4.1 out of 5 4.1
Parkers overall rating: 4.1 out of 5 4.1

Super cool electric SUV with excellent performance and range

Kia Soul SUV (19 on) - rated 4.1 out of 5
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At a glance

New price £34,995 - £34,995
Lease from new From £461 p/m View lease deals
Used price £22,715 - £34,675
Used monthly cost From £567 per month
Fuel Economy 4.0 miles/kWh
Insurance group 30 - 34 How much is it to insure?


  • Quick off the mark and refined
  • Improved ride and handling
  • Realistically usable range


  • Only one trim level
  • Cramped boot
  • More expensive than Kia e-Niro

Kia Soul SUV rivals

Written by Tom Wiltshire on

Kia might be one of the more ‘sensible’ car brands around, but the Soul is pitched as more of an emotive purchase. It’s a boxy SUV-style vehicle, but one that’s boldly styled and packed with quirky features – aimed at those who are willing to sacrifice a bit of interior room for the perk of standing out.

This time around, though, the third-generation Soul’s a bit different to its predecessors. That’s because it’s offered (in Europe, at least) exclusively as an electric vehicle. This is because the last Soul EV – based on the second-generation car – was a bit of a surprise hit for Kia, especially in Europe. This time around, the brand’s not bothering to bring combustion engines to our shores at all.

We think the EV drivetrain suits the Kia’s futuristic styling well, though, so being electric-only is no real hardship. Particularly when the change comes with a boost in power, which makes it so easy to live with. The difficult thing for the Soul is how much competition it now has – from in-house rivals such as its excellent e-Niro sister car, the closely-related sibling, the brilliant Hyundai Kona Electric, or EV mainstays like the Nissan Leaf or BMW i3.

Impressive range and performance

The Soul uses the same powertrain as its sister car, the Kia e-Niro – one of our favourite EVs. That means you get a powerful, 204hp electric motor paired up with a battery that’s 64kWh in capacity. What this hulking great power supply and motor gives you is excellent performance - the Soul will accelerate from 0-62mph in just 7.9 seconds and go for a claimed 280 miles on a single charge. These are very impressive figures for an affordable electric car.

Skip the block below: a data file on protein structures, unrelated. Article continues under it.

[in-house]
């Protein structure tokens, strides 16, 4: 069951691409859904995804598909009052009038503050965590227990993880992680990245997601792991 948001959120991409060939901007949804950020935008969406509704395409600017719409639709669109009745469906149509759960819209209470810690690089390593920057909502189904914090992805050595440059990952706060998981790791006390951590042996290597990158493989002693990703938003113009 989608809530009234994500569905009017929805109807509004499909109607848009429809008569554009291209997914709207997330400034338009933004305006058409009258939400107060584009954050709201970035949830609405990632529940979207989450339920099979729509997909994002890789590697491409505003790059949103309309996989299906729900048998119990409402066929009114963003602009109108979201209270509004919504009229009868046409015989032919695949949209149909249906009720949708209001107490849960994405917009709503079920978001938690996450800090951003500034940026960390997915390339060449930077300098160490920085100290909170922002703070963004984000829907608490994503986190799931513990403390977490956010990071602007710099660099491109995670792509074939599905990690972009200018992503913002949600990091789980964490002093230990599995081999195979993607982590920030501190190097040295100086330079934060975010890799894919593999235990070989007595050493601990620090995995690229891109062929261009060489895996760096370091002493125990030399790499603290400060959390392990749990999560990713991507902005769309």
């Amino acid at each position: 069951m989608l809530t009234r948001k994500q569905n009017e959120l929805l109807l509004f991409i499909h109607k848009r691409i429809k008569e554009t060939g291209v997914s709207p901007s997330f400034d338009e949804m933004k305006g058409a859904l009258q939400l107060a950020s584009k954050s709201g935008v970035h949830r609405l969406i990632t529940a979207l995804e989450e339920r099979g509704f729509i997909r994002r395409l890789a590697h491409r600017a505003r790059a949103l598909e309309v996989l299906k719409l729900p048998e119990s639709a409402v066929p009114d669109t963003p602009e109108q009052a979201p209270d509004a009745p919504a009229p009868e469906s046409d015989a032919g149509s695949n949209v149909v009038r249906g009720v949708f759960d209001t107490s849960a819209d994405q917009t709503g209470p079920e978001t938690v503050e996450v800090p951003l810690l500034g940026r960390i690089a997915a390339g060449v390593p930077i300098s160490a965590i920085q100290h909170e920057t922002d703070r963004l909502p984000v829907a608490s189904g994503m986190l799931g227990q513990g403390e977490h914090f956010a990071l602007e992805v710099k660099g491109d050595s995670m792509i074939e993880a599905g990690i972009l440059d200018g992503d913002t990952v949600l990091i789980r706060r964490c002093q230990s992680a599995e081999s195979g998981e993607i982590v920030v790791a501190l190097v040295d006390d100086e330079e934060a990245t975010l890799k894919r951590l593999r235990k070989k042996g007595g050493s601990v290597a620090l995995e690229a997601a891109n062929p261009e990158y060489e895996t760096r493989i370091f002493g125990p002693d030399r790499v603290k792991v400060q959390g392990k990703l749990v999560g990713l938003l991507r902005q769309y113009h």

This powerful motor – and the nature of an electric vehicle, namely full torque available from a standstill – means the Soul EV is a brilliant city car, perfect for zipping in and around traffic in serene silence, while also being fast enough to embarrass plenty of big, powerful cars at the lights.

The Soul EV is good to drive, too, even outside the confines of city streets. It handles well and is even enjoyable to chuck down a fast A-road – it’s far more agile than its boxy looks would suggest.

One well-equipped trim level

To go along with its sole powertrain choice, Kia’s offering the Soul EV in the UK in just one (albeit very well-specified) trim level. While this is a little bit of a shame – it means you can’t opt for a lower-spec model to save some cash – it’s difficult to argue with the level of equipment provided.

The dashboard is dominated by a large, 10.25-inch infotainment touchscreen. It’s wide enough to display two sets of information at once, and is provided with live sat-nav as well as Apple CarPlay and Android Auto connectivity. It’s mated to a good-sounding 10-speaker JBL sound system as well, so your tunes should have plenty of beef to them.

You also get leather upholstery, heated front seats and steering wheel, a reversing camera and LED lights front and rear, as well as a whole raft of safety equipment.

Not as spacious as its rivals

One thing the Soul does lack is practicality. You pay a steep price for that funky shape – the Soul’s boot is smaller than most superminis, at just 315 litres compared with over 450-litres for its sister car, the e-Niro.

There’s also less room in the back seats, though this isn’t such a big problem as they’re still upright and relatively spacious.

What’s more concerning is that the Soul EV works out to be significantly more expensive than its more practical sibling. While the cash price is slightly lower, monthly payments are higher – and the difference is even more stark compared to rivals such as the slightly older Nissan Leaf.

Click through the next few pages to read everything you need to know about the Kia Soul including its practicality, how much it costs to run, what it's like to drive – and whether we recommend buying one.

Kia Soul SUV rivals

Other Kia Soul models: